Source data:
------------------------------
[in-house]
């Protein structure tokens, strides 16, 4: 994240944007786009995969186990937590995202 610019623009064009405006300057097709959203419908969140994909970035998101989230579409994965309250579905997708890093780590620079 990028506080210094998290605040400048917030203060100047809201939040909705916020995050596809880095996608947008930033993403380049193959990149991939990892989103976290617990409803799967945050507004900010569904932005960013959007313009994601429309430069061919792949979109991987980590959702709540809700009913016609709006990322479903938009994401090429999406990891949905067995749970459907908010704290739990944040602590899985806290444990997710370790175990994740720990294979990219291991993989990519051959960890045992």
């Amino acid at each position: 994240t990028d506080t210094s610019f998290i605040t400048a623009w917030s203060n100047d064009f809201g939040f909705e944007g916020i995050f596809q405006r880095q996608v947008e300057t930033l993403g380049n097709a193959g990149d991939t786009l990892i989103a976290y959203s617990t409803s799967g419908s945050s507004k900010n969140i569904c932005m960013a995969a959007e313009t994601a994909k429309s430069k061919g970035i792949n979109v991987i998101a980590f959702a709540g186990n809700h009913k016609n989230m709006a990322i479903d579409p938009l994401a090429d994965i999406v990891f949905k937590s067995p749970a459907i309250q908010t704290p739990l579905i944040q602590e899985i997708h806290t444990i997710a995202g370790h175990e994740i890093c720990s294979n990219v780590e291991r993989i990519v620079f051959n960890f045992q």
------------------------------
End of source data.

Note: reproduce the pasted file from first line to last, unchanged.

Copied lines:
[in-house]
């Protein structure tokens, strides 16, 4: 994240944007786009995969186990937590995202 610019623009064009405006300057097709959203419908969140994909970035998101989230579409994965309250579905997708890093780590620079 990028506080210094998290605040400048917030203060100047809201939040909705916020995050596809880095996608947008930033993403380049193959990149991939990892989103976290617990409803799967945050507004900010569904932005960013959007313009994601429309430069061919792949979109991987980590959702709540809700009913016609709006990322479903938009994401090429999406990891949905067995749970459907908010704290739990944040602590899985806290444990997710370790175990994740720990294979990219291991993989990519051959960890045992």
């Amino acid at each position: 994240t990028d506080t210094s610019f998290i605040t400048a623009w917030s203060n100047d064009f809201g939040f909705e944007g916020i995050f596809q405006r880095q996608v947008e300057t930033l993403g380049n097709a193959g990149d991939t786009l990892i989103a976290y959203s617990t409803s799967g419908s945050s507004k900010n969140i569904c932005m960013a995969a959007e313009t994601a994909k429309s430069k061919g970035i792949n979109v991987i998101a980590f959702a709540g186990n809700h009913k016609n989230m709006a990322i479903d579409p938009l994401a090429d994965i999406v990891f949905k937590s067995p749970a459907i309250q908010t704290p739990l579905i944040q602590e899985i997708h806290t444990i997710a995202g370790h175990e994740i890093c720990s294979n990219v780590e291991r993989i990519v620079f051959n960890f045992q």